Moreover, the results of this study have provided a rationale for the use of immunotherapy in the treatment of AML patients. Naval Daver, the lead author of this study, made the following statement about the group’s findings during their presentation: “We hope these immune checkpoint approaches will be an additional tool for improving outcomes in leukemia patients”.


Background: Blocking PD-1/PD-L1 pathways enhances anti-leukemia responses by unleashing T-cells in murine models of AML (Zhang et al, Blood 2009). PD-1 positive CD8 T-cells are increased in bone marrow (BM) of pts with AML (Daver et al, AACR 2016). PD1 inhibition alone demonstrated limited activity in AML (Berger et al, Clin Cancer Res 2008). Rational combination strategies to enhance the anti-tumor and immunogenic effects of PD1 inhibitors in AML are needed. AZA up-regulates PD-1 and PD-L1 in AML and the up-regulation of these genes has been associated with emergence of resistance to AZA (Yang et al., Leukemia 2013). These could be blocked with the PD-1 inhibitor nivolumab.

Methods: Pts were eligible if they had AML and failed prior therapy, had adequate performance status (ECOG ² 2), and organ function. The first six pts received AZA 75mg/m2 Days 1-7 with nivolumab 3mg/kg on Day 1 and 14. Courses were repeated approximately every 4-5 weeks indefinitely. Only one of six pts had a dose limiting toxicity (grade 3 pneumonitis) and this dose was established as RP2D. 45 additional pts have been treated at the RP2D. Responses were evaluated at the end of 3 courses of therapy.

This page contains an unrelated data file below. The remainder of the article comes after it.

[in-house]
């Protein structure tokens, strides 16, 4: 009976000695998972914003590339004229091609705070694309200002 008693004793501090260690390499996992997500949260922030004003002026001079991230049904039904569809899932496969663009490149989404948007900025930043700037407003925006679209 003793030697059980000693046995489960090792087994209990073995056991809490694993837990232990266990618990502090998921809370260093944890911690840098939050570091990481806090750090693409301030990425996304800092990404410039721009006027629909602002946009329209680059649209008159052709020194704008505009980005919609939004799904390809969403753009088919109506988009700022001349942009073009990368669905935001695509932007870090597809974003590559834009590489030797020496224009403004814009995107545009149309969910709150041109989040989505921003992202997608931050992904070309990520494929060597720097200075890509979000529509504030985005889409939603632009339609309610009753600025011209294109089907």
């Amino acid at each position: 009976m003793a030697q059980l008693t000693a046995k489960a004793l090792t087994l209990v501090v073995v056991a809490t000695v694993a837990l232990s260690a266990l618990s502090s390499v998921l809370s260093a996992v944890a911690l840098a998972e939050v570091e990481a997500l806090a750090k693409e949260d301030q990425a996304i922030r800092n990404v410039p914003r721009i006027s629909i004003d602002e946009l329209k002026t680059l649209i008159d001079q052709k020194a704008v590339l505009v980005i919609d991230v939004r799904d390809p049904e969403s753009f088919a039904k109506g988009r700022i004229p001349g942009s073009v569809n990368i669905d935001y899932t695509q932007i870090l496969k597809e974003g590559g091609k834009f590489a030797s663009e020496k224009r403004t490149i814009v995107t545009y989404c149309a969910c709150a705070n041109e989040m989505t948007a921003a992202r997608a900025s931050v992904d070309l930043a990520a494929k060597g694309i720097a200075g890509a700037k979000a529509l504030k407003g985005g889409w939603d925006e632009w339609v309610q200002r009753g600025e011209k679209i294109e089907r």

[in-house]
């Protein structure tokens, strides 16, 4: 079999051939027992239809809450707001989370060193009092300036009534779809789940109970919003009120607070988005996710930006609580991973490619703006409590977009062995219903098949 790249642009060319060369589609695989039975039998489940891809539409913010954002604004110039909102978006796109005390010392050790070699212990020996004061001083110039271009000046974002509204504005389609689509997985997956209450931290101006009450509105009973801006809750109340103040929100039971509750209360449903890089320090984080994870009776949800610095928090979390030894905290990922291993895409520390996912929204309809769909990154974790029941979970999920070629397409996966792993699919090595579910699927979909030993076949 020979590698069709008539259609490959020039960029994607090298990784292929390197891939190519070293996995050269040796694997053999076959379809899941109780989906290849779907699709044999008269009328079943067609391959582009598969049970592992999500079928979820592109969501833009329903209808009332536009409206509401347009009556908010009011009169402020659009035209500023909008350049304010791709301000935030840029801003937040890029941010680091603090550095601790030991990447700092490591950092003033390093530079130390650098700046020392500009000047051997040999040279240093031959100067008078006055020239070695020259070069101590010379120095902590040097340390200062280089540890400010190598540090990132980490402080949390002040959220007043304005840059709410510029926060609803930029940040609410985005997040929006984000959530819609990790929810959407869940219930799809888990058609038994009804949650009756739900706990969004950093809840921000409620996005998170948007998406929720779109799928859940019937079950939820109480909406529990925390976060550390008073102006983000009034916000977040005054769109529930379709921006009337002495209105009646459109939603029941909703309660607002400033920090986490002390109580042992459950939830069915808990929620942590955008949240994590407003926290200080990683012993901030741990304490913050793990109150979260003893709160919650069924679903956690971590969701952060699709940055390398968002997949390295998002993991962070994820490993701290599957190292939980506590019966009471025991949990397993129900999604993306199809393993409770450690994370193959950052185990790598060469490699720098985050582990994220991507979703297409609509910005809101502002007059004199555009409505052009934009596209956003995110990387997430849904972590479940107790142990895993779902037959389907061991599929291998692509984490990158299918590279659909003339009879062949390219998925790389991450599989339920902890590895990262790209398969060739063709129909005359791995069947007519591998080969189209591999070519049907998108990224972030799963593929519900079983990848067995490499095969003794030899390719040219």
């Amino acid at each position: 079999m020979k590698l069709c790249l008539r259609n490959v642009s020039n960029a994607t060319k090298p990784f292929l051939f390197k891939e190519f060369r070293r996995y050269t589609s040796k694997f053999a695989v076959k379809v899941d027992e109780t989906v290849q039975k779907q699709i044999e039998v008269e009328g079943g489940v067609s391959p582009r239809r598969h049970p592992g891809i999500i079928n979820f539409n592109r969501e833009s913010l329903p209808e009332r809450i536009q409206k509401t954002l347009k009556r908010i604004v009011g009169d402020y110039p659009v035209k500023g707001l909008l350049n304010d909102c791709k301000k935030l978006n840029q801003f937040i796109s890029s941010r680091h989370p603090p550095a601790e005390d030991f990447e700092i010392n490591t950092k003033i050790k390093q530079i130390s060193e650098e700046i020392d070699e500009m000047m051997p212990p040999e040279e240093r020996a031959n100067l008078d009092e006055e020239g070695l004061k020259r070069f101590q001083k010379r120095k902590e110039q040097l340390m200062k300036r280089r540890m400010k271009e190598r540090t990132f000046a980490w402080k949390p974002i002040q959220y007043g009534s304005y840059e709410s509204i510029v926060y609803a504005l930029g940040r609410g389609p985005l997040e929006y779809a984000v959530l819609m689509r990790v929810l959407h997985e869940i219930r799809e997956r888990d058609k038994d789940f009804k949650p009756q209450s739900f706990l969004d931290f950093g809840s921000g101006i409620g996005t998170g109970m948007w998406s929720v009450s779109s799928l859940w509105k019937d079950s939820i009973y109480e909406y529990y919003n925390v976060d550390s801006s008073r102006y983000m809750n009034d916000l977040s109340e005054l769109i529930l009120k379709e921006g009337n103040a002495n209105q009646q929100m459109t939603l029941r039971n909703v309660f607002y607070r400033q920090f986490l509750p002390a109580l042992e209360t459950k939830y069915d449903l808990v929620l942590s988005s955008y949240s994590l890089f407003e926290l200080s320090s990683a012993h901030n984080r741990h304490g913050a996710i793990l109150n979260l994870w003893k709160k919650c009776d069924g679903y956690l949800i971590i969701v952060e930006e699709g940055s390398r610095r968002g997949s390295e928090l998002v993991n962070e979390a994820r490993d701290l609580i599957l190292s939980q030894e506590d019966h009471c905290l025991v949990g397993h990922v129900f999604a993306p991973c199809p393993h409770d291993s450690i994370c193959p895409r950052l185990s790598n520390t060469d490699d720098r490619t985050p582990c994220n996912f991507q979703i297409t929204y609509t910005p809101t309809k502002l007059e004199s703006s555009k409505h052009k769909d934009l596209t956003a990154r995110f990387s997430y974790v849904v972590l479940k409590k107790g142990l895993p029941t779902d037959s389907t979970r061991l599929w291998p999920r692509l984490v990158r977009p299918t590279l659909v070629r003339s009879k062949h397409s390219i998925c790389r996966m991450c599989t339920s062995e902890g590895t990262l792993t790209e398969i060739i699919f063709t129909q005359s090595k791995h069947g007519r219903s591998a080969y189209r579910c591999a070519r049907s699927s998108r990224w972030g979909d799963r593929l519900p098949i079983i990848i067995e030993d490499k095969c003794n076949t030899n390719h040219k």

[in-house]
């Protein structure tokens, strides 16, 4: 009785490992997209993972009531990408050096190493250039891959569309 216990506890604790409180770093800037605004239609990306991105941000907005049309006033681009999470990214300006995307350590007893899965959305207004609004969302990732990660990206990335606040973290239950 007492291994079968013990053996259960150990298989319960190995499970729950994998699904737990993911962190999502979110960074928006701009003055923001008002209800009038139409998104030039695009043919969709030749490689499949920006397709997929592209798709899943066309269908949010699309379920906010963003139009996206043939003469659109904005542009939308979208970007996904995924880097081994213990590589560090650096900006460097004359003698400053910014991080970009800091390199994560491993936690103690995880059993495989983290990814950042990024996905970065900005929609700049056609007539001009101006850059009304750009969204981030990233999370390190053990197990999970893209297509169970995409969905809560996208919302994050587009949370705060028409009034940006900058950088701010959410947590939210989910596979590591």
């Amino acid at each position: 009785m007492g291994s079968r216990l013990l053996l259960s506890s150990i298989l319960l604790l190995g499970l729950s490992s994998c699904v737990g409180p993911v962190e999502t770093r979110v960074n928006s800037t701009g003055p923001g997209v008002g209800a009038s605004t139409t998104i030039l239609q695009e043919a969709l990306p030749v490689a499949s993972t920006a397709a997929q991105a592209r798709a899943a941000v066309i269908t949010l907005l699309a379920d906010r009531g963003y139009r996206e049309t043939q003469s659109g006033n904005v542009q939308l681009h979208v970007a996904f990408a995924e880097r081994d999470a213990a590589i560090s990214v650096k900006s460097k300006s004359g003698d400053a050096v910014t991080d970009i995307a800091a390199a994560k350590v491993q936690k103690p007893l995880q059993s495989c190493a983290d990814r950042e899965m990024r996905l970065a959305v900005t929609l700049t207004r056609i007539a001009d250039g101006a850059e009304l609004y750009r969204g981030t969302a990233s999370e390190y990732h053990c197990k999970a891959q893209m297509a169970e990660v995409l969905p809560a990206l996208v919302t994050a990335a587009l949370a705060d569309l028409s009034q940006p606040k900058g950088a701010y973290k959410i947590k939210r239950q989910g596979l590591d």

Results: 51 pts with a median age of 69 years (range, 45 – 90), secondary AML (55%), poor risk cytogenetics (47%), median number of prior regimens 2 (range, 1-7) have been enrolled. All 51 pts had baseline next generation sequencing and most frequently detected mutations included DNMT3A (n=12), TP53 (n=11), TET2 (N=9), ASXL1 (n=7), and RAS (n=7). 35 pts are evaluable for response: 6 (18%) achieved complete remission (CR)/ complete remission with insufficient recovery of counts (CRi) (3 CR, 3 CRi), 5 (15%) had hematologic improvement (HI), 9 (26%) had ³50% BM blast reduction, 3 pts (9%) had stable disease > 6 months, and 12 (34%) had progression. 16 pts are early for response assessment (<3 courses). The median number of courses to CR/CRi/HI was 3 (1 – 9). The CR/CRi/HI (n=11) have been durable with no relapses among pts who achieved CR/CRi/HI [CR duration; not reached (NR)]. The 4- and 8-week mortality were 0 and 6%, respectively. The median overall survival for the 35 evaluable pts was 9.3 months (range, 1.8 – 14.3) (Fig 1) and this compares favorably to historical survival with AZA-based salvage protocols in similar pts treated at MDACC.